Once upon a time, I was a dreamer. I had an absolute faith that life was going to be better because I willed it so. I also wanted really hard to believe in unicorns and fairytale endings. Then that unicorn took a massive dump on my happiness.
You would think I was talking about a point in my early childhood—that moment you learn Santa Claus…(spoiler alert)…isn’t real. GASP! You’d be wrong.
I joined the Army at age seventeen and tripped off to be All That I Could Be.* I survived the brutal, non-reality of basic training and apparently fit in well enough that no major alarms were sounded to clue the Army into the fact that I wasn’t all there to begin with.
They hadn’t seen my graduation photo apparently:
[Read here for the story behind how this unicorn is a metaphor for the pursuit of happiness. It’s one of my earliest posts and I am ridiculously proud of it.]
Before I joined the military, I enjoyed the bravery of the clueless. I would dress up and play costume characters and if I cared at all about anyone’s opinion, I can’t remember it now. I was courageous in a way that doesn’t win awards or ribbons. Perhaps it was a stupid kind of courage, but at least I could say I had a bravery of sorts.
While stationed at DLIFLC, my mother sent me a much-longed for cabbage patch doll. I had asked for this for years when I was a kid…and not until I am a hardened soldier does she finally come through. Do I hide it or give it away? No! I have BDU uniform made and put it out on my dresser.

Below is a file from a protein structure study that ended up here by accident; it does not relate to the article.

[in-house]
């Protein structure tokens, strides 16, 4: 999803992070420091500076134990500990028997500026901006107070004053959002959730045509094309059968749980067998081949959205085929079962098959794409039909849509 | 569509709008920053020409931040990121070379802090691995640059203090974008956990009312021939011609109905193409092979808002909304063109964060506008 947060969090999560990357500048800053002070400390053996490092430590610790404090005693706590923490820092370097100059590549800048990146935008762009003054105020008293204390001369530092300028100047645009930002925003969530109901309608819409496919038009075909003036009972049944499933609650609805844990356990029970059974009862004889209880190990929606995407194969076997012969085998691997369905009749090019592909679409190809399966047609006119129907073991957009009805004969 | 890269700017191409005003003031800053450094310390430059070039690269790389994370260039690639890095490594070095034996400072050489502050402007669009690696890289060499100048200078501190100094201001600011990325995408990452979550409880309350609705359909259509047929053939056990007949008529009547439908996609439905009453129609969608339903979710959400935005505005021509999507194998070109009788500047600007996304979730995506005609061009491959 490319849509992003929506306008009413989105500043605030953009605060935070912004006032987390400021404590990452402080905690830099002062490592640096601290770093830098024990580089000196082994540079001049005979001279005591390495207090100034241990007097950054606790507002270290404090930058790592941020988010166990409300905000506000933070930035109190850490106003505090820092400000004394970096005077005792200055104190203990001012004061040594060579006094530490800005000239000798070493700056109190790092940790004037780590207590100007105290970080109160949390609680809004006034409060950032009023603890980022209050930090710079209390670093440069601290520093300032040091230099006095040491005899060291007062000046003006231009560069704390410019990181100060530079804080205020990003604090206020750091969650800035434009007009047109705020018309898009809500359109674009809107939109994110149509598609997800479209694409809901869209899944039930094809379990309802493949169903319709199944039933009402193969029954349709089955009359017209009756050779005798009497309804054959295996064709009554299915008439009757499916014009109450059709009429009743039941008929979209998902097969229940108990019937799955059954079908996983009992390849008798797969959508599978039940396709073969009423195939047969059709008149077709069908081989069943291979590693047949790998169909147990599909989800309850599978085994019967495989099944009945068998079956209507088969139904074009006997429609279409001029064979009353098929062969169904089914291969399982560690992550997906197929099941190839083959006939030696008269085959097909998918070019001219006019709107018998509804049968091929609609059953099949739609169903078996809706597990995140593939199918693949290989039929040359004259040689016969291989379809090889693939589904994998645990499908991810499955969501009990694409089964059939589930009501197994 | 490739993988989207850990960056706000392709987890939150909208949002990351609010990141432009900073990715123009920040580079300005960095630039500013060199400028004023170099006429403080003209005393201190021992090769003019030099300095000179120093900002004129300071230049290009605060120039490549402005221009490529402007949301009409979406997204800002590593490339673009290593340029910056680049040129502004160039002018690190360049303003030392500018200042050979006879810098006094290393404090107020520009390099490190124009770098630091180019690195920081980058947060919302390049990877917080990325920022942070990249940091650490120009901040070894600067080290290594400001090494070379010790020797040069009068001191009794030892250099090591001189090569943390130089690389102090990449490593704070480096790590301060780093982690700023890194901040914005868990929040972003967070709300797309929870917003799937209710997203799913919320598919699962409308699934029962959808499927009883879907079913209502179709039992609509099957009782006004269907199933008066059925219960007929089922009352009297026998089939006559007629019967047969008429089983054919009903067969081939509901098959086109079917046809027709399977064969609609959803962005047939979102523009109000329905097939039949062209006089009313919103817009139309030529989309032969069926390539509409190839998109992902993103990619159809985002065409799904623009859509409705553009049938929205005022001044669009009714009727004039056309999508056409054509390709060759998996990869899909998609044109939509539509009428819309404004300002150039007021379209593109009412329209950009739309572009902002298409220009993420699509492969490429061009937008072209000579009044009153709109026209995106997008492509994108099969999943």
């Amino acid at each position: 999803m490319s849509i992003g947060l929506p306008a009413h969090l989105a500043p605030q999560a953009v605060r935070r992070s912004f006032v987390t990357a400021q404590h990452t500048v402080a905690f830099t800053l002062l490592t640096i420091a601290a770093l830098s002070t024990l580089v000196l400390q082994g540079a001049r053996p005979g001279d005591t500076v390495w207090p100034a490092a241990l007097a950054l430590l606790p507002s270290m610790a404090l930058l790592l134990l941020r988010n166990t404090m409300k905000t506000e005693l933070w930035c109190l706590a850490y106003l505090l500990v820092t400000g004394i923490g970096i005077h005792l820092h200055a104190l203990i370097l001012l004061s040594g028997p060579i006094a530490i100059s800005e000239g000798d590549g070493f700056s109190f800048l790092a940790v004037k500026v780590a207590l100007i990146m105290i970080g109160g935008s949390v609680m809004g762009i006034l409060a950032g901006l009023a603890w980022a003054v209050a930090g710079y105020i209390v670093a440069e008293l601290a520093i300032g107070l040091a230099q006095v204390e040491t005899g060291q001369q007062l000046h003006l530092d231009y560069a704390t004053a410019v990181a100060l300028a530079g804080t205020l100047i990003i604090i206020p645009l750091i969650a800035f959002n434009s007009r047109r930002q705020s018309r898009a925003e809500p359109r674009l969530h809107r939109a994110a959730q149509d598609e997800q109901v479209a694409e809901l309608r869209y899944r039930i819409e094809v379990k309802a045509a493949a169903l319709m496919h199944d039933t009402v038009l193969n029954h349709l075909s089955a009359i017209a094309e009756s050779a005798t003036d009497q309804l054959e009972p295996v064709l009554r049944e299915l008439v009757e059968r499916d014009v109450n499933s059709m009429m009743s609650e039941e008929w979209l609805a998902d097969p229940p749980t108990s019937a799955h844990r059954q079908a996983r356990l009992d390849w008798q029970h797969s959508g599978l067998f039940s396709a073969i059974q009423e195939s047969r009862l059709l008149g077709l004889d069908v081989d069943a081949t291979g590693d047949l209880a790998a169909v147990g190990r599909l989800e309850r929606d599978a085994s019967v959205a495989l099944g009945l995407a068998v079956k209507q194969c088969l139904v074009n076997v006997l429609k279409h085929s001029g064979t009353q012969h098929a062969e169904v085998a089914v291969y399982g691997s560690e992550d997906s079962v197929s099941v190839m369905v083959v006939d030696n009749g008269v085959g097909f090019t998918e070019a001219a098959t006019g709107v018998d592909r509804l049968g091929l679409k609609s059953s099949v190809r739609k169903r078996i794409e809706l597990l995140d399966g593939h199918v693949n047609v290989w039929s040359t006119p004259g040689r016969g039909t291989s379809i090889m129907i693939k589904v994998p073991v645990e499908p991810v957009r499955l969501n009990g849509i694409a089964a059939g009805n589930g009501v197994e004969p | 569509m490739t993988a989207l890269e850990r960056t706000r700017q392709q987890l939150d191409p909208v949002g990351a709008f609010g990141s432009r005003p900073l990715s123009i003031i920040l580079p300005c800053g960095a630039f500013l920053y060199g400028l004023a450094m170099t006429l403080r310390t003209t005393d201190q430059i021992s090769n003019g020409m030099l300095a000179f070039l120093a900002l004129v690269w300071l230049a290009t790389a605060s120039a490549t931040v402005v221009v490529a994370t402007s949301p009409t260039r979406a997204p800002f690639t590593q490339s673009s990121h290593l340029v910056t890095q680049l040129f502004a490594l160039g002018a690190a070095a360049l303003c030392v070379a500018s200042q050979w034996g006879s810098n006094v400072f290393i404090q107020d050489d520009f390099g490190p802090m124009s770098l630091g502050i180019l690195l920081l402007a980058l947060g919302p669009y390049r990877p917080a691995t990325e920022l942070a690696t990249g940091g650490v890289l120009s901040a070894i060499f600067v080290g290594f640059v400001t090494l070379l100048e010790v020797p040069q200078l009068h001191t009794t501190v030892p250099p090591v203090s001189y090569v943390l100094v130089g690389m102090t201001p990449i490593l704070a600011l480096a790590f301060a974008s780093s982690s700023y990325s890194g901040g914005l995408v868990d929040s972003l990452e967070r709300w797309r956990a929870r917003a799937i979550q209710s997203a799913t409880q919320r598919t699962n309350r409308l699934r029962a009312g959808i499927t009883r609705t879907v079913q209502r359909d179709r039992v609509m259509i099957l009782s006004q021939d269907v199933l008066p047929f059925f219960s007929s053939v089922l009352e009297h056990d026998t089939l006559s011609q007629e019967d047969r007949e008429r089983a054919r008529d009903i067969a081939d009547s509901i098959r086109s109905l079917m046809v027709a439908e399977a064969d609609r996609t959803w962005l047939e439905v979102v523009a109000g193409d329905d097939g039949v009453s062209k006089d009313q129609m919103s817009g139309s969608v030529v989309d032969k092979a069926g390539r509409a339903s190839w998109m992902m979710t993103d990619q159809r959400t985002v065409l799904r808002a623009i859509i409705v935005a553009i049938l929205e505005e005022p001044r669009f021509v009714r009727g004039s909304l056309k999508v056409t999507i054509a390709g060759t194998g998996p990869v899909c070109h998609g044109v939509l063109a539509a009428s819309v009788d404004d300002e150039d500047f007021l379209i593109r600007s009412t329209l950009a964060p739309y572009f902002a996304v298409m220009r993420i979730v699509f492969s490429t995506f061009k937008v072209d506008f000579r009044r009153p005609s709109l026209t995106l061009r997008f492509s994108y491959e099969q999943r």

I am unphased when fellow soldiers snatch the orange-haired mascot and hang it on a chopstick cross:
Slowly, my naiveté was battered by other people’s opinions—either by deliberate attacks of cruel humor or possibly just as the result of bored human beings finding a target—I became embarrassed about being who I was.
I only dressed up for Halloween and then, I stopped even doing that. There was no occasion besides theater that was an acceptable outlet. I allowed the world to whittle away at the personality that made me who I am. I changed from an eager, enthusiastic person to someone who expected criticism, rejection, and small-minded hostility. It is like having the happiness cut out of you with a rusty spoon and then force-fed back to you in the form of a bitter pill.**
I became unhappy with the parts of me that used to make me happiest. And that is about the saddest thing you can let other people do to you.
At some point we all grow up—skinned emotional knees and all. And while it is painful to remember the idealistic youth who had no problems dressing like her cabbage patch doll and carrying it around as if the world wasn’t waiting to make fun of someone for doing it, it is also empowering. Looking back, I realize I was a lot stronger than I ever knew…in my own, spectacularly goofy way.
The happy ending here is that, eventually, I found my way back to my silly side. I dress up for any reason I damn well choose. I not only march to the beat of my own drummer—there is an entire chorus line of drum majorettes spinning flags to boot. And cow bells. You can never have too many cow bells.
So to all you dreamers out there, let your weird flag fly. Ignore the derision and ugly hostility that stems from others not able to understand where being yourself is more important that anyone else’s vision of who you should be–Cabbage Patch Dolls and Unicorn dreams and all.***
Asterisk Bedazzled Footnotes:
*This was before the slogan was changed to ‘Army of One’. I am absolutely sure this change had nothing to do with my becoming a soldier. Or, at least, I’m pretty sure.
**The FDA should put warning labels on people who do this, so you can recognize a toxic substance and avoid exposure.
***Unicorn poop is delicious apparently. Check here for the non-sequitur video of the week.